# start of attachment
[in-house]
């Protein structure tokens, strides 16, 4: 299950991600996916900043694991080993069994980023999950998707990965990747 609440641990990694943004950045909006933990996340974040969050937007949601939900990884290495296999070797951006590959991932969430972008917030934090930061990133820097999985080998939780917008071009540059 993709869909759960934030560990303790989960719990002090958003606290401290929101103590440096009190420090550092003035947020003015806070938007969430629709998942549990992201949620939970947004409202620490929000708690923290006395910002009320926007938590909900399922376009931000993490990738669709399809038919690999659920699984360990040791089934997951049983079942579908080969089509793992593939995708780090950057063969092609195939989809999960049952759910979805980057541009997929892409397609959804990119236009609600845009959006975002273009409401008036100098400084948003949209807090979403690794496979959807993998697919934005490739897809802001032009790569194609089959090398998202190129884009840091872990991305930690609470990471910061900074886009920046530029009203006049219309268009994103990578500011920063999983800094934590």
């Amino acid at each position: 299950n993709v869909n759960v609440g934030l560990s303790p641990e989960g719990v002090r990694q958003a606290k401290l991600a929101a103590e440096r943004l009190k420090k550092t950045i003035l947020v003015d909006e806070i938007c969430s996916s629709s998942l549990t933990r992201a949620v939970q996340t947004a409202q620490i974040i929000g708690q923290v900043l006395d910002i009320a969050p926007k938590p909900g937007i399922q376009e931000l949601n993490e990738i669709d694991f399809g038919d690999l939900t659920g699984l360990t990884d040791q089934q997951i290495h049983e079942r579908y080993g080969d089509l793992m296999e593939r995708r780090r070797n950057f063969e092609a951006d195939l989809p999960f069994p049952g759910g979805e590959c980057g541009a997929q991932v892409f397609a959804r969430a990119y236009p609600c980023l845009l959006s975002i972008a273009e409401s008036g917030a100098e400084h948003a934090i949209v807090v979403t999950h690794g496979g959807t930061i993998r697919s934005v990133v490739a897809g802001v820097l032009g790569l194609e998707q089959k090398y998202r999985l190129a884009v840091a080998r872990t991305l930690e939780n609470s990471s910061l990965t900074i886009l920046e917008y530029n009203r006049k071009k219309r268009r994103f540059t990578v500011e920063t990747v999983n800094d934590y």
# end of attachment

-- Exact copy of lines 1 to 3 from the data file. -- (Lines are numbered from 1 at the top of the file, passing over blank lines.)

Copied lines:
[in-house]
């Protein structure tokens, strides 16, 4: 299950991600996916900043694991080993069994980023999950998707990965990747 609440641990990694943004950045909006933990996340974040969050937007949601939900990884290495296999070797951006590959991932969430972008917030934090930061990133820097999985080998939780917008071009540059 993709869909759960934030560990303790989960719990002090958003606290401290929101103590440096009190420090550092003035947020003015806070938007969430629709998942549990992201949620939970947004409202620490929000708690923290006395910002009320926007938590909900399922376009931000993490990738669709399809038919690999659920699984360990040791089934997951049983079942579908080969089509793992593939995708780090950057063969092609195939989809999960049952759910979805980057541009997929892409397609959804990119236009609600845009959006975002273009409401008036100098400084948003949209807090979403690794496979959807993998697919934005490739897809802001032009790569194609089959090398998202190129884009840091872990991305930690609470990471910061900074886009920046530029009203006049219309268009994103990578500011920063999983800094934590």
């Amino acid at each position: 299950n993709v869909n759960v609440g934030l560990s303790p641990e989960g719990v002090r990694q958003a606290k401290l991600a929101a103590e440096r943004l009190k420090k550092t950045i003035l947020v003015d909006e806070i938007c969430s996916s629709s998942l549990t933990r992201a949620v939970q996340t947004a409202q620490i974040i929000g708690q923290v900043l006395d910002i009320a969050p926007k938590p909900g937007i399922q376009e931000l949601n993490e990738i669709d694991f399809g038919d690999l939900t659920g699984l360990t990884d040791q089934q997951i290495h049983e079942r579908y080993g080969d089509l793992m296999e593939r995708r780090r070797n950057f063969e092609a951006d195939l989809p999960f069994p049952g759910g979805e590959c980057g541009a997929q991932v892409f397609a959804r969430a990119y236009p609600c980023l845009l959006s975002i972008a273009e409401s008036g917030a100098e400084h948003a934090i949209v807090v979403t999950h690794g496979g959807t930061i993998r697919s934005v990133v490739a897809g802001v820097l032009g790569l194609e998707q089959k090398y998202r999985l190129a884009v840091a080998r872990t991305l930690e939780n609470s990471s910061l990965t900074i886009l920046e917008y530029n009203r006049k071009k219309r268009r994103f540059t990578v500011e920063t990747v999983n800094d934590y």